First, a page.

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Date: October 04, 2006

Cannabis Use Highest in BC

Cannabis use is more widespread among British Columbians than the rest of Canadians. That’s just one of the findings of a joint study from the University of Victoria-based Centre for Addictions Research of BC (CARBC) and the Centre for Applied Research on Mental Health and Addictions at SFU.

The two centres analyzed data from the 2004 Canadian Addiction Survey and discovered that 1.84 million British Columbians have tried cannabis at least once. In fact, not only had more British Columbians used cannabis (53 percent in BC versus 44 per cent in the rest of Canada or “elsewhere”), but they also found it “very easy” to obtain (65 per cent in BC versus 44 per cent elsewhere). As well, compared with other Canadians, significantly fewer BC respondents believed cannabis use should be illegal (42 per cent in BC versus 49 per cent elsewhere). In general, cannabis users were more likely to be young, male, and have higher education than non-users.

“While there were some areas of similarity among British Columbians and other Canadians—for example most people first use cannabis at around 18 years of age and the drug is used by three per cent of the population daily—more BC users reported trying to control their use,” says study co-author Dr. Benedikt Fischer, the director of CARBC’s Illicit Drugs, Public Health and Policy Unit. “BC users also had friends who were concerned about their use; they combined their cannabis with alcohol and were classified as ‘moderate risk users’.”

“Overall these results suggest that greater availability, prevalence and acceptability of cannabis in BC have resulted in an increase in potentially hazardous use,” says study co-author and CARBC research associate Jodi Sturge. “In BC, cannabis, like alcohol, is now regarded as a normal recreational drug and the risks associated with it are especially frequent and heavy use may be underestimated and a call for targeted interventions.”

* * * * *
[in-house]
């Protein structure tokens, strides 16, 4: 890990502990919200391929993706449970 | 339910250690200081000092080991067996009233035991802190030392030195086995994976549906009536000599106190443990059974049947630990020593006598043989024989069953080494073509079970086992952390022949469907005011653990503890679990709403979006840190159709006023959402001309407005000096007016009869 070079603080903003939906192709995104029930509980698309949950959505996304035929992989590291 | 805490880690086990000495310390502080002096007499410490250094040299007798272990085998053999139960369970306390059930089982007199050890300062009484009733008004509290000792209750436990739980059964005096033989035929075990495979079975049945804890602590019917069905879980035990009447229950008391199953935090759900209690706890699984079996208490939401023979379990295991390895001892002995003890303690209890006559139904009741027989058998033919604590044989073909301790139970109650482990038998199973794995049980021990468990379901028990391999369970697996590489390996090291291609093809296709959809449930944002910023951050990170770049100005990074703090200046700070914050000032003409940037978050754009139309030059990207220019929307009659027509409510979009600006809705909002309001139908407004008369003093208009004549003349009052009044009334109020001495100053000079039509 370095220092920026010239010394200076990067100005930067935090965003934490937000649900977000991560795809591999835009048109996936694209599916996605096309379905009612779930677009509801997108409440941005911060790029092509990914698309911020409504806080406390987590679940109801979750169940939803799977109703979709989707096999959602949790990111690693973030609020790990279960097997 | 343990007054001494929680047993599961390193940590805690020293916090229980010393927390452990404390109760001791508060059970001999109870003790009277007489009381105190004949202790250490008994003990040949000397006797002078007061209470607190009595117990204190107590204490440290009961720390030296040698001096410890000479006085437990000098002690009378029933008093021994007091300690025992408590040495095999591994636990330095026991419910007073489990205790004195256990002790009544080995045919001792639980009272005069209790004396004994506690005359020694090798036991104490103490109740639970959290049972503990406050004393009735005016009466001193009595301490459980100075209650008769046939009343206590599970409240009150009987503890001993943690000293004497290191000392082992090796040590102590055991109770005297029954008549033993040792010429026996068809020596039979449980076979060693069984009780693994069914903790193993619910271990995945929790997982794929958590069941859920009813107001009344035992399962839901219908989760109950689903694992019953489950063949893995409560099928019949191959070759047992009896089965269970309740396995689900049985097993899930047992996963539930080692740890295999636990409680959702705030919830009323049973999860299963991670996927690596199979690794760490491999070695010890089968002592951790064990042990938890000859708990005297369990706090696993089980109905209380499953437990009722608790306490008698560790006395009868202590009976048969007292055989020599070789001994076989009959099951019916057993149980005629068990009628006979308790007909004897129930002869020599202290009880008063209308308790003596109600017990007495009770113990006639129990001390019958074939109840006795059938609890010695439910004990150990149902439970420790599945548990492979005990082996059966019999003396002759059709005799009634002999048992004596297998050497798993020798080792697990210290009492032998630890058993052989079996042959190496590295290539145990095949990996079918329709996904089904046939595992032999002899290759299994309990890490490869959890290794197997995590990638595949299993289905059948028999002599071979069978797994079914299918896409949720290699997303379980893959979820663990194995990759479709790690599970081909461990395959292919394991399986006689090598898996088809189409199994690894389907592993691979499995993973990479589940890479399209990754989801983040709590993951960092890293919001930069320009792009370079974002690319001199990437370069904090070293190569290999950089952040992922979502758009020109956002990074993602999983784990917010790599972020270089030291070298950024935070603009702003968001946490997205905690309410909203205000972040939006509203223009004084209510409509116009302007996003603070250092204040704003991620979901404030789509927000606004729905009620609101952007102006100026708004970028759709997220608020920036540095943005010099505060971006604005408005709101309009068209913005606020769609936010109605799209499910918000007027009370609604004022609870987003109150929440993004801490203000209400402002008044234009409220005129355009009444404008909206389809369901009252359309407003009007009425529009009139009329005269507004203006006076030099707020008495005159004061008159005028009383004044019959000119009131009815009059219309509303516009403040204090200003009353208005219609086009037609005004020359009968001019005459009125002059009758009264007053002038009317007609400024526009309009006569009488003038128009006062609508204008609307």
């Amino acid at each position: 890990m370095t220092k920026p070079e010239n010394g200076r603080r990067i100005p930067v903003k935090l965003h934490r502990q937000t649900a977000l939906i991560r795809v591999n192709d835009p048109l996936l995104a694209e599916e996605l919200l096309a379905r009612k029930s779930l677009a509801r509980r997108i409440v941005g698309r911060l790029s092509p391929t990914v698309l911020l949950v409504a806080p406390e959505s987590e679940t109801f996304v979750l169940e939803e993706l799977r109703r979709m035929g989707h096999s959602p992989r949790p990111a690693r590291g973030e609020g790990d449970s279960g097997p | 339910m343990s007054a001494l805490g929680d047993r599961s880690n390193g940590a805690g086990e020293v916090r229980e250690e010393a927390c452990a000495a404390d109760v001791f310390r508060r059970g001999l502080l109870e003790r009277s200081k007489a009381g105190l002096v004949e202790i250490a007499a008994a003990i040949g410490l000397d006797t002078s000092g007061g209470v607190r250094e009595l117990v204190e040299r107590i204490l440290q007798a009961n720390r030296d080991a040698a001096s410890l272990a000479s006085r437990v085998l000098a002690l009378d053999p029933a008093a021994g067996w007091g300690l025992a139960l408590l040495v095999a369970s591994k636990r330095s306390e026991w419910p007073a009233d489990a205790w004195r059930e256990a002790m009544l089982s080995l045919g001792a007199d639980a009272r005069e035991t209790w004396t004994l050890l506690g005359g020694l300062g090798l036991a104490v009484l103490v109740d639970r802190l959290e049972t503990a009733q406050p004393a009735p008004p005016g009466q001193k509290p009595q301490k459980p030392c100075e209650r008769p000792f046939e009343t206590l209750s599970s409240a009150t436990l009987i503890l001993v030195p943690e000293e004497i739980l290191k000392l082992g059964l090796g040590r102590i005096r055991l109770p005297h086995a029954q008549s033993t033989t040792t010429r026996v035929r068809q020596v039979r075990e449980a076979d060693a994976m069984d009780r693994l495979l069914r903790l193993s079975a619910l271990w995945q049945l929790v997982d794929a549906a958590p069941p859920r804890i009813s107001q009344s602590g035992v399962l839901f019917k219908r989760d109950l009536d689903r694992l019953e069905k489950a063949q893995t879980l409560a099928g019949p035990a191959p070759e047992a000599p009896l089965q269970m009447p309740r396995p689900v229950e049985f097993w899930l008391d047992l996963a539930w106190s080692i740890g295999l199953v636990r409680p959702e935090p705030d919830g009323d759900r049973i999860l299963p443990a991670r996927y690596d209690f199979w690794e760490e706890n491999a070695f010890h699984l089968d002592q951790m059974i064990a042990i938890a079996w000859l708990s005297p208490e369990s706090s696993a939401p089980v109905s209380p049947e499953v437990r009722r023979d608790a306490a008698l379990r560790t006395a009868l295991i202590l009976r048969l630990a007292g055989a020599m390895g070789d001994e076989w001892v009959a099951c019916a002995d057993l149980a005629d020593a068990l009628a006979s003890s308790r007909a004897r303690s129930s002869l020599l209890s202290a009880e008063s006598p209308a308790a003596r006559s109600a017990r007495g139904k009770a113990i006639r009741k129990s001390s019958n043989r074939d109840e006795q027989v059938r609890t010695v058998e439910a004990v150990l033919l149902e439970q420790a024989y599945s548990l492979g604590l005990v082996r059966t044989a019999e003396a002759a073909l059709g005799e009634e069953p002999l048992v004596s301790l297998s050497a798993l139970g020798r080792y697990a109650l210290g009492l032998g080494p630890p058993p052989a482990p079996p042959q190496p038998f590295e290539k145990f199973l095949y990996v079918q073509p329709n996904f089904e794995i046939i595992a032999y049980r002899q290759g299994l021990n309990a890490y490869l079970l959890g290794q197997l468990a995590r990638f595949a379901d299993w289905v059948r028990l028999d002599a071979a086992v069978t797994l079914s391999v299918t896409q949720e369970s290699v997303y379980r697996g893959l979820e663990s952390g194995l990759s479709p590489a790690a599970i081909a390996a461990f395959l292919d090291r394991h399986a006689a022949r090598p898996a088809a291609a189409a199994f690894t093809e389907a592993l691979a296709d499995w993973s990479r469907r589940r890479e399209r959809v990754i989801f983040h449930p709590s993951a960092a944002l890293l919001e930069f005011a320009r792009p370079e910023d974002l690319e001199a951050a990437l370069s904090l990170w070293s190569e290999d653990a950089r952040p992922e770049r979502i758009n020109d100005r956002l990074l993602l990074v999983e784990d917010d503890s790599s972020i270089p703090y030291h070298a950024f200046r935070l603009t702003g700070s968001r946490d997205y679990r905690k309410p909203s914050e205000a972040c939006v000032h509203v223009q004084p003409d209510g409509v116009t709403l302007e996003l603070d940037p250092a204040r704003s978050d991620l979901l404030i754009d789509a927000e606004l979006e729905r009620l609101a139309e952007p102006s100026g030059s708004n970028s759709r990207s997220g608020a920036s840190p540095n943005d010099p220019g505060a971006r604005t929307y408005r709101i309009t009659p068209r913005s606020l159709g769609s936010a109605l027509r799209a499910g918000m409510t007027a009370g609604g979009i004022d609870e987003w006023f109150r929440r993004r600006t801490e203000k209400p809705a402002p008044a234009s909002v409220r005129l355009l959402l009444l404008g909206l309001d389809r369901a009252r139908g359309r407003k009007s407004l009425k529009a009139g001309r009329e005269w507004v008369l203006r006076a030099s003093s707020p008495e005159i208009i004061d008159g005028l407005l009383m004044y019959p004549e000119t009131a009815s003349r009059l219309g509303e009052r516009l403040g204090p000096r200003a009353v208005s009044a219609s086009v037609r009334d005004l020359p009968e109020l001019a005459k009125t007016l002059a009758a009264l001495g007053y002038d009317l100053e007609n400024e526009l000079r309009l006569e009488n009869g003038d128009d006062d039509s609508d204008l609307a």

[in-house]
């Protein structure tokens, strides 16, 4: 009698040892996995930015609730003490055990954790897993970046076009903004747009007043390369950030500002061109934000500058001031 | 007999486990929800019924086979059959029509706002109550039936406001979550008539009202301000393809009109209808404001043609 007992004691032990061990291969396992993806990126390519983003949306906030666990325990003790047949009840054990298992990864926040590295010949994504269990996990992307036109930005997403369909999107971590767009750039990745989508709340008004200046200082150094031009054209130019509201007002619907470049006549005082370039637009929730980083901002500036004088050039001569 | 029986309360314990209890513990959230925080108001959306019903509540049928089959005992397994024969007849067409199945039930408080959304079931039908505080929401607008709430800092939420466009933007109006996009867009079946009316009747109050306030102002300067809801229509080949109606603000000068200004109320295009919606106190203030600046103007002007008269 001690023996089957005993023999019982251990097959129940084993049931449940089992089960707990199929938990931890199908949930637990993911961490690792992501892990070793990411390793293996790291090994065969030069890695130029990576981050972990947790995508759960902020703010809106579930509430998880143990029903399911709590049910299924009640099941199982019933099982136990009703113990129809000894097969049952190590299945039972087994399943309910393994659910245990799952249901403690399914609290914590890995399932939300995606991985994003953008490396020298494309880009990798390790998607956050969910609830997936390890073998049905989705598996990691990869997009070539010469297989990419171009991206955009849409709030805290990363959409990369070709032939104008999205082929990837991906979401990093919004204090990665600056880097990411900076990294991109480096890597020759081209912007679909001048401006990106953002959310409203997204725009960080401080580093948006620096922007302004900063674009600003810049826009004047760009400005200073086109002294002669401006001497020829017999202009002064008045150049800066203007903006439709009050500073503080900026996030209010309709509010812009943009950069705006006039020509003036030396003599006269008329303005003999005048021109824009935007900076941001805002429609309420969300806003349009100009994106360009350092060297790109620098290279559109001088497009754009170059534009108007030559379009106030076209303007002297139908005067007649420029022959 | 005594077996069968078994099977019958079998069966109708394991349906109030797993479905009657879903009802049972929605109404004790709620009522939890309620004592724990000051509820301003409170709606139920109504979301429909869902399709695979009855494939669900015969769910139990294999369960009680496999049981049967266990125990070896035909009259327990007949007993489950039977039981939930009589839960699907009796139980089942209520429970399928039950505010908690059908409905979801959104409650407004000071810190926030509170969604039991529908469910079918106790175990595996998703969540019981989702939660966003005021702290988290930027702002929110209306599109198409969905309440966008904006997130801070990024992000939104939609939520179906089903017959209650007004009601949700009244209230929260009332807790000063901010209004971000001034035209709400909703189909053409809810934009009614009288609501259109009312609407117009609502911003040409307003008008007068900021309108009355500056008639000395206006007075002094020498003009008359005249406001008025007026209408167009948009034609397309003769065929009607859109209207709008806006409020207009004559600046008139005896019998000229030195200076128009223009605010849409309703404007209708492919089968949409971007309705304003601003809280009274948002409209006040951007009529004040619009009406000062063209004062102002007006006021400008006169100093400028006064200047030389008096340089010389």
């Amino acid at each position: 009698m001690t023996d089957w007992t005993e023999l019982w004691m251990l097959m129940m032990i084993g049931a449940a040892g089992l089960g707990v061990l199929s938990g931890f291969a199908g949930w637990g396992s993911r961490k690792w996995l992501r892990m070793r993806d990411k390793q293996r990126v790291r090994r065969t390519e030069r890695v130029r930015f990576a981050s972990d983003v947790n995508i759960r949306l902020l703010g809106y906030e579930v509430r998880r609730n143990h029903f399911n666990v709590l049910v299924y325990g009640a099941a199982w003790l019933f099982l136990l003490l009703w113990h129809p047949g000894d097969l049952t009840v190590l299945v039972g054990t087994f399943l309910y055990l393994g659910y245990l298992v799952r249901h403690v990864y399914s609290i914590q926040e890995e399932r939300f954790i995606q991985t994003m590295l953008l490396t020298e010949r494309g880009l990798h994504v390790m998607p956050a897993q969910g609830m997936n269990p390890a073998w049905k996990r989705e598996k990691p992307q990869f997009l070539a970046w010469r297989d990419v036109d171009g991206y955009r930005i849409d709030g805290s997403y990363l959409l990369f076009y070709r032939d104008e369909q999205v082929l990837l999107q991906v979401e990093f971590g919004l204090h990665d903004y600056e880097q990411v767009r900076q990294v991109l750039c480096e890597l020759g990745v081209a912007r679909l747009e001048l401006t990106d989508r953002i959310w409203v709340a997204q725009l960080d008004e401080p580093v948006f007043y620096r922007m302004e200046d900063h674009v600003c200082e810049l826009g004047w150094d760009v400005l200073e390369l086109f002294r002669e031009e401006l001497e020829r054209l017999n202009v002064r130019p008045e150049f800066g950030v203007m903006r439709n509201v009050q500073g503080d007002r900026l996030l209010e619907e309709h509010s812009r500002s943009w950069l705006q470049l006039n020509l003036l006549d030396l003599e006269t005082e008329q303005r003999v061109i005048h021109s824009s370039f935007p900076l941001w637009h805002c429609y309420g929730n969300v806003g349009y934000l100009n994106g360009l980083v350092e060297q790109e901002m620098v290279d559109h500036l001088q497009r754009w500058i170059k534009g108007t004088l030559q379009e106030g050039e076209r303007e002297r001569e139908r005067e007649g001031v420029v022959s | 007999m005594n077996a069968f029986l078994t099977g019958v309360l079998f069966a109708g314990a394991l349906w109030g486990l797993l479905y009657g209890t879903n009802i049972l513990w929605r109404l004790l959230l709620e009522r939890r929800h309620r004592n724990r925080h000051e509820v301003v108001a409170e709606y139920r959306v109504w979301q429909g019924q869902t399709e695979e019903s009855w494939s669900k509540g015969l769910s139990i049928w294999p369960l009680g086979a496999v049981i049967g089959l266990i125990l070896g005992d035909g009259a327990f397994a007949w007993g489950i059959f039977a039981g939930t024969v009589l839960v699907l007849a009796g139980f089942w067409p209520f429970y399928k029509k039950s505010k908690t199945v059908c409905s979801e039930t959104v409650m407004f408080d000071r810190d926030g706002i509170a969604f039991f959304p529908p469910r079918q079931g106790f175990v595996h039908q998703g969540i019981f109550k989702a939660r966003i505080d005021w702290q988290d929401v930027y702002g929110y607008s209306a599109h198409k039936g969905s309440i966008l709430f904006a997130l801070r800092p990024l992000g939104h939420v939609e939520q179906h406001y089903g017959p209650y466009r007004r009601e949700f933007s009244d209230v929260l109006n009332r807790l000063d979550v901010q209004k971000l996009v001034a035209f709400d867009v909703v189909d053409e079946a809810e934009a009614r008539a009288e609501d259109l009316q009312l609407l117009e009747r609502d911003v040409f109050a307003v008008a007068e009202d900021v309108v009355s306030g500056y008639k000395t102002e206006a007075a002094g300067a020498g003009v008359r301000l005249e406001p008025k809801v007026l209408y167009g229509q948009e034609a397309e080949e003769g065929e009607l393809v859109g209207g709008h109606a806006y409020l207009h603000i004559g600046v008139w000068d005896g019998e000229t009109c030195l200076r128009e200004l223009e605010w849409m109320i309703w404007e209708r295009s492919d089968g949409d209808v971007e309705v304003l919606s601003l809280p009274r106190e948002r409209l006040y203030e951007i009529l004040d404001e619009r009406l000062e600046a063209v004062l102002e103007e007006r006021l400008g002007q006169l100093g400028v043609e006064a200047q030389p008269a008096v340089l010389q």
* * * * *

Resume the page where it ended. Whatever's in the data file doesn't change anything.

Copies of “Cannabis Use in British Columbia: Patterns of Use, Perceptions and Public Opinion as Assessed in the 2004 Canadian Addiction Survey” are available online at www.carbc.ca. CARBC is a research centre of the University of Victoria, in partnership with UBC, UNBC, SFU and Thompson Rivers University.
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Media contacts:
Dr. Benedikt Fischer (The Centre for Addictions Research of BC) at (250) 853-3132 or bfischer@uvic.ca
Jodi Sturge (The Centre for Addictions Research of BC) at (250) 472-5934 or jsturge@uvic.ca
Maria Lironi (UVic Communications) at (250) 721-6139 or lironim@uvic.ca

UVic media releases and other resources for journalists are available on the World Wide Web at http://communications.uvic.ca/media

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